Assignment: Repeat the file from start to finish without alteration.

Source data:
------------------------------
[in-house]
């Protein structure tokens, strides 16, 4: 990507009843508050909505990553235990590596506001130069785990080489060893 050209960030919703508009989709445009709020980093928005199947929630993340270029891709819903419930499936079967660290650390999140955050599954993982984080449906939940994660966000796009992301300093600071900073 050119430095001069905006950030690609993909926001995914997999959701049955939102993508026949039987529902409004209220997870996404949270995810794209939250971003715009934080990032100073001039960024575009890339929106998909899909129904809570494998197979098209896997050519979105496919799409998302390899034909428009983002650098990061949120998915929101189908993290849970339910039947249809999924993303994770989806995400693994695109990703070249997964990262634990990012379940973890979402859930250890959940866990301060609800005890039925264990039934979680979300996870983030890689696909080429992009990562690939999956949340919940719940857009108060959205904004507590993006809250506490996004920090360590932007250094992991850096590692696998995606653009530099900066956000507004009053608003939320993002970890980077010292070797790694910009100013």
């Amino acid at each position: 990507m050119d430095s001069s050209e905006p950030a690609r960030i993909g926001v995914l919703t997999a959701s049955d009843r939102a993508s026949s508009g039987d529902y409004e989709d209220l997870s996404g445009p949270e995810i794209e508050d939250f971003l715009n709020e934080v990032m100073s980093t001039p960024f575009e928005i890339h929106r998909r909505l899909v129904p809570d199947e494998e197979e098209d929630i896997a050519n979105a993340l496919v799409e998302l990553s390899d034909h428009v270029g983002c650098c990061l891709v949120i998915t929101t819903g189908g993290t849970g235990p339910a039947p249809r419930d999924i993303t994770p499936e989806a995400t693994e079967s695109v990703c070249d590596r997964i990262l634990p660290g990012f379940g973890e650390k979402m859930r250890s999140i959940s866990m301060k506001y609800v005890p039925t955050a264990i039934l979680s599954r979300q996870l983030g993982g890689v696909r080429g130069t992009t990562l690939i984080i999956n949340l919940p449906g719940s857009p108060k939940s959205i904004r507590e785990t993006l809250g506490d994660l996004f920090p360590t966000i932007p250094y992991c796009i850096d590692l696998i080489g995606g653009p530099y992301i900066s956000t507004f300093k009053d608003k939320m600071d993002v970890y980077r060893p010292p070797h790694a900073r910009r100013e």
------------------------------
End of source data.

[in-house]
């Protein structure tokens, strides 16, 4: 990507009843508050909505990553235990590596506001130069785990080489060893 050209960030919703508009989709445009709020980093928005199947929630993340270029891709819903419930499936079967660290650390999140955050599954993982984080449906939940994660966000796009992301300093600071900073 050119430095001069905006950030690609993909926001995914997999959701049955939102993508026949039987529902409004209220997870996404949270995810794209939250971003715009934080990032100073001039960024575009890339929106998909899909129904809570494998197979098209896997050519979105496919799409998302390899034909428009983002650098990061949120998915929101189908993290849970339910039947249809999924993303994770989806995400693994695109990703070249997964990262634990990012379940973890979402859930250890959940866990301060609800005890039925264990039934979680979300996870983030890689696909080429992009990562690939999956949340919940719940857009108060959205904004507590993006809250506490996004920090360590932007250094992991850096590692696998995606653009530099900066956000507004009053608003939320993002970890980077010292070797790694910009100013």
């Amino acid at each position: 990507m050119d430095s001069s050209e905006p950030a690609r960030i993909g926001v995914l919703t997999a959701s049955d009843r939102a993508s026949s508009g039987d529902y409004e989709d209220l997870s996404g445009p949270e995810i794209e508050d939250f971003l715009n709020e934080v990032m100073s980093t001039p960024f575009e928005i890339h929106r998909r909505l899909v129904p809570d199947e494998e197979e098209d929630i896997a050519n979105a993340l496919v799409e998302l990553s390899d034909h428009v270029g983002c650098c990061l891709v949120i998915t929101t819903g189908g993290t849970g235990p339910a039947p249809r419930d999924i993303t994770p499936e989806a995400t693994e079967s695109v990703c070249d590596r997964i990262l634990p660290g990012f379940g973890e650390k979402m859930r250890s999140i959940s866990m301060k506001y609800v005890p039925t955050a264990i039934l979680s599954r979300q996870l983030g993982g890689v696909r080429g130069t992009t990562l690939i984080i999956n949340l919940p449906g719940s857009p108060k939940s959205i904004r507590e785990t993006l809250g506490d994660l996004f920090p360590t966000i932007p250094y992991c796009i850096d590692l696998i080489g995606g653009p530099y992301i900066s956000t507004f300093k009053d608003k939320m600071d993002v970890y980077r060893p010292p070797h790694a900073r910009r100013e």